There's been a lot of buzz about Howard Dean's unprecedented internet fundraising ($40 million to date, the largest amount ever raised by a Democratic candidate). Wes Clark has been emulating Dean's techniques and is now catching up. And after less than five years, MoveOn.org is now one of the largest and most effective advocacy organizations in the world, with more than two million members. These success stories are just the tip of the iceberg when it comes to online activism, and show us the changing face of democracy as the internet becomes an integral part of our society. What's particularly interesting is that both the Dean/Clark campaigns and MoveOn have developed a kind of bottom-up style, where participants help to shape the direction of the organization via networked communication (whether blogs or specialized software.) Some people have referred to the process as a kind of "open source democracy."
I've been exploring this space, and have tried to put together an event that helps spread the word about what the digital democracy pioneers are doing. Wes Boyd of MoveOn.org is keynoting, but we've also got key people from the Dean and Clark campaigns, a bunch of noted bloggers, Scott Heiferman from meetup.com (which has become a critical political organizing tool), and other online activists. We've also got a panel on the critical issue of transparency and trust when using electronic voting machines.
We actually moved eTech to this earlier date (from its usual April time slot) because we wanted to have the Teach-In early enough in the campaign season to help make a difference in getting people involved.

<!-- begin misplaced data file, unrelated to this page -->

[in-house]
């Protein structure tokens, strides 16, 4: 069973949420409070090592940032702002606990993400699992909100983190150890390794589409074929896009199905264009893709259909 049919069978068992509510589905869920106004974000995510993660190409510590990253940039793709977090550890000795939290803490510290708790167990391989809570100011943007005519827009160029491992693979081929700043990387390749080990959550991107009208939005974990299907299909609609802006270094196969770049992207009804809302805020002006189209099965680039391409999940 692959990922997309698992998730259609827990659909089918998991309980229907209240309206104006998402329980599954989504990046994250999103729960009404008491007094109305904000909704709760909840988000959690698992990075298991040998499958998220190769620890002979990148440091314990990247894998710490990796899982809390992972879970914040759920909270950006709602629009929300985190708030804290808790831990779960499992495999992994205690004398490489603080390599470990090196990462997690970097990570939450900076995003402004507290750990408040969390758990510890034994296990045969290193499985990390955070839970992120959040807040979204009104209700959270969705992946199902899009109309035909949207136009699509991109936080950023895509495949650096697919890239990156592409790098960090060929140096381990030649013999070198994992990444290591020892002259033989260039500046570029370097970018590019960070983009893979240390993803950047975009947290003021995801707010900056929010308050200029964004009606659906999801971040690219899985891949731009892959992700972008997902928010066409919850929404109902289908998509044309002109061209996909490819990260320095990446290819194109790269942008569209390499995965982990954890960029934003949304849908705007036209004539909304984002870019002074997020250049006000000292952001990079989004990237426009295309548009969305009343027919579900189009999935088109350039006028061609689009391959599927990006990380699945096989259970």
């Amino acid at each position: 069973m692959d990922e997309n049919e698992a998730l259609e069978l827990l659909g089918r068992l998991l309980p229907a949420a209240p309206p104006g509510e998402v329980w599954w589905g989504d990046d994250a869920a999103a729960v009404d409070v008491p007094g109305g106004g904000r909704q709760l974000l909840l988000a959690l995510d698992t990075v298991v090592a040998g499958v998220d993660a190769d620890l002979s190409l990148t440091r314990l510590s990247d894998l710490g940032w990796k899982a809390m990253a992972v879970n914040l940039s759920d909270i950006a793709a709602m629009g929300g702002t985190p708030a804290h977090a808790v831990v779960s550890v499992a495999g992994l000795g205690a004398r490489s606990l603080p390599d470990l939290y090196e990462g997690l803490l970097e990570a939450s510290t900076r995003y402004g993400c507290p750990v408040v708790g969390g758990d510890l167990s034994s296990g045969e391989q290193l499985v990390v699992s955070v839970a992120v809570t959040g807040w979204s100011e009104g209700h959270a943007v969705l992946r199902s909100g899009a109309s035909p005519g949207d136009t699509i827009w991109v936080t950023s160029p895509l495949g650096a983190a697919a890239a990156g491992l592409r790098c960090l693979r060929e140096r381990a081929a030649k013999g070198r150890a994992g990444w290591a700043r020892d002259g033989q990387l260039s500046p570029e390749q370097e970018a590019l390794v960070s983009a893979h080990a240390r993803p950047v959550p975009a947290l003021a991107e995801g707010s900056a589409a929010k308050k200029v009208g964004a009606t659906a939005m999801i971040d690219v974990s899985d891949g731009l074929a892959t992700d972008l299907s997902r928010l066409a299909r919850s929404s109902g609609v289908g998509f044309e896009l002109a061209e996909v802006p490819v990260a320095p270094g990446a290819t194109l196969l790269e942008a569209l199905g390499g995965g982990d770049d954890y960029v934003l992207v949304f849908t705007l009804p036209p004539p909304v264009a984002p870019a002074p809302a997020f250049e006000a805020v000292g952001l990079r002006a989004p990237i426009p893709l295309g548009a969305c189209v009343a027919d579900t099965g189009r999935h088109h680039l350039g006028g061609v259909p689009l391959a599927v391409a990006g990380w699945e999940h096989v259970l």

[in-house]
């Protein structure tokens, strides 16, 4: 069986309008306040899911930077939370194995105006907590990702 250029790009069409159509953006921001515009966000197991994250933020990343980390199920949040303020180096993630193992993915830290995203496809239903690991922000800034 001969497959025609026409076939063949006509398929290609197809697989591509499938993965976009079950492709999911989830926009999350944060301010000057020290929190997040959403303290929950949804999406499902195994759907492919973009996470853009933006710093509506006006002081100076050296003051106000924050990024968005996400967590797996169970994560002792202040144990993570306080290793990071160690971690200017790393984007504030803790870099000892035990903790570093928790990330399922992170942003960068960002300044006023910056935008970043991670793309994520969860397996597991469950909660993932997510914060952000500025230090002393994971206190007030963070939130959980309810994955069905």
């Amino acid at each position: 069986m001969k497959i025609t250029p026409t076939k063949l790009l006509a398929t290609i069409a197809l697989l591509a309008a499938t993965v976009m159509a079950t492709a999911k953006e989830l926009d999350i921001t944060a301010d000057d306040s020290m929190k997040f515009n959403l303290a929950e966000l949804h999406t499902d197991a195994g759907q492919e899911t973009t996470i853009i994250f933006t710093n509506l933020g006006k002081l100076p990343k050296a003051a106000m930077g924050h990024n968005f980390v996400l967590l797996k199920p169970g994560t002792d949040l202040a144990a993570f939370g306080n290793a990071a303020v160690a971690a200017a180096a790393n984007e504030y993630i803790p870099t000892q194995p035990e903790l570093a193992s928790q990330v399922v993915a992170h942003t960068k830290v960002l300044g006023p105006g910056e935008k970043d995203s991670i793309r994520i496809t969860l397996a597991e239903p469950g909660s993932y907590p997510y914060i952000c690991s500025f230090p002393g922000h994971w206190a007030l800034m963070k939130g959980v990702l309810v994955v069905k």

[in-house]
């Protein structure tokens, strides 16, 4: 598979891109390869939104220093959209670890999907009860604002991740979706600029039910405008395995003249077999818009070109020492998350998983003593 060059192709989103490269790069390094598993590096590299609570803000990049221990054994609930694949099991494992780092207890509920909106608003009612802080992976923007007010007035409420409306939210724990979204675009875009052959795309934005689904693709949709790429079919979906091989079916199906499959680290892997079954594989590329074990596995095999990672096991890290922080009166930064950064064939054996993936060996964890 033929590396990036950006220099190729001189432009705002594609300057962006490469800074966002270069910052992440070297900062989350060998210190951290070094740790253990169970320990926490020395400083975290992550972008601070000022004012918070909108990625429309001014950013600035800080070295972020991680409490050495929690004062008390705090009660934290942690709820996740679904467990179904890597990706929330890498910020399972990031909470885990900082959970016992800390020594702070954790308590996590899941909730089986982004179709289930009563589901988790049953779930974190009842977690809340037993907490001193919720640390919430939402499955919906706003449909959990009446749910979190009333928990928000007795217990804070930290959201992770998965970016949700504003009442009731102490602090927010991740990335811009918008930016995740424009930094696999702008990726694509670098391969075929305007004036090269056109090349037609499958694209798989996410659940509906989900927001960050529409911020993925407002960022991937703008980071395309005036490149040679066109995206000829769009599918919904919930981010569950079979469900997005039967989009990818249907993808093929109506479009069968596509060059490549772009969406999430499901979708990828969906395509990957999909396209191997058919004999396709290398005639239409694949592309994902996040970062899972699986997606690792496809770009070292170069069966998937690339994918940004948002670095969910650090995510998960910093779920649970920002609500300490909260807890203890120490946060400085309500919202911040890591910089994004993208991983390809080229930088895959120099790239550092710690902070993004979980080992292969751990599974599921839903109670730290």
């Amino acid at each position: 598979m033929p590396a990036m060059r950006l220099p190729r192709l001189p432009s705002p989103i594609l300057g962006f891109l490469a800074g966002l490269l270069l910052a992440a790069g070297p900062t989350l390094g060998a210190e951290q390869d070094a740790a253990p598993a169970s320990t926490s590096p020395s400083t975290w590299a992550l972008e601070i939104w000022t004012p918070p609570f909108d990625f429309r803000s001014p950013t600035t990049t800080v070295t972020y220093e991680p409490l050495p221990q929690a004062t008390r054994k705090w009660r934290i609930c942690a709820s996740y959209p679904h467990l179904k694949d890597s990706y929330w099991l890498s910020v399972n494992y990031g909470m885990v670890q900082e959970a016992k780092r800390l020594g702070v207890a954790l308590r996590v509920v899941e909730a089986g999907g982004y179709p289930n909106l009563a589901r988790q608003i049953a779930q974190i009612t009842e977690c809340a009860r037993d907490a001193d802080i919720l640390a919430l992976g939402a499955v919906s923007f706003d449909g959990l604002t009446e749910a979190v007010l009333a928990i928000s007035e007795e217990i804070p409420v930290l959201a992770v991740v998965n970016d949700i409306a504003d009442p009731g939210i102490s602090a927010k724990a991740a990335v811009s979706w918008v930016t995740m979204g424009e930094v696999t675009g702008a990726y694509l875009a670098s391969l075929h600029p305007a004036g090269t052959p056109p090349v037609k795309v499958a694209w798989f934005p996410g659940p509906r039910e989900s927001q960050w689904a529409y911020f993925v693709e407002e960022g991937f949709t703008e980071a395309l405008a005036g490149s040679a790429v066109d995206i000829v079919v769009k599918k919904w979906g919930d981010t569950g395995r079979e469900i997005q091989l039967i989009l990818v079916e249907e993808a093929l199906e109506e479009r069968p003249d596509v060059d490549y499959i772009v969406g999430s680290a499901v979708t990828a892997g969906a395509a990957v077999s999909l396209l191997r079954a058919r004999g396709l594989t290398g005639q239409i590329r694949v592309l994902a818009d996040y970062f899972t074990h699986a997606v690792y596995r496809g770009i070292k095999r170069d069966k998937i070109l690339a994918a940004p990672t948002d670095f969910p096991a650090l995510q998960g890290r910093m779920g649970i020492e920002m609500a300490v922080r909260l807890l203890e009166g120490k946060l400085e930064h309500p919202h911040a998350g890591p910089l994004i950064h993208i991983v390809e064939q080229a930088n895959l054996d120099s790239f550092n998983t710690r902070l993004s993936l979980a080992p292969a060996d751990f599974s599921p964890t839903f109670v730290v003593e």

Whatever your politics, the increased use of the internet for everything from fundraising to activism is extremely interesting. I'm looking to hear more about success stories in this space, and especially about tools that can be adapted and used by others, not only for campaigning, but for making government more responsive after the fact.
Tim O'Reilly is the founder and CEO of O'Reilly Media, Inc., thought by many to be the best computer book publisher in the world. In addition to Foo Camps ("Friends of O'Reilly" Camps, which gave rise to the "un-conference" movement), O'Reilly Media also hosts conferences on technology topics, including the Web 2.0 Summit, the Web 2.0 Expo, the O'Reilly Open Source Convention, the Gov 2.0 Summit, and the Gov 2.0 Expo. Tim's blog, the O'Reilly Radar, "watches the alpha geeks" to determine emerging technology trends, and serves as a platform for advocacy about issues of importance to the technical community. Tim's long-term vision for his company is to change the world by spreading the knowledge of innovators. In addition to O'Reilly Media, Tim is a founder of Safari Books Online, a pioneering subscription service for accessing books online, and O'Reilly AlphaTech Ventures, an early-stage venture firm.
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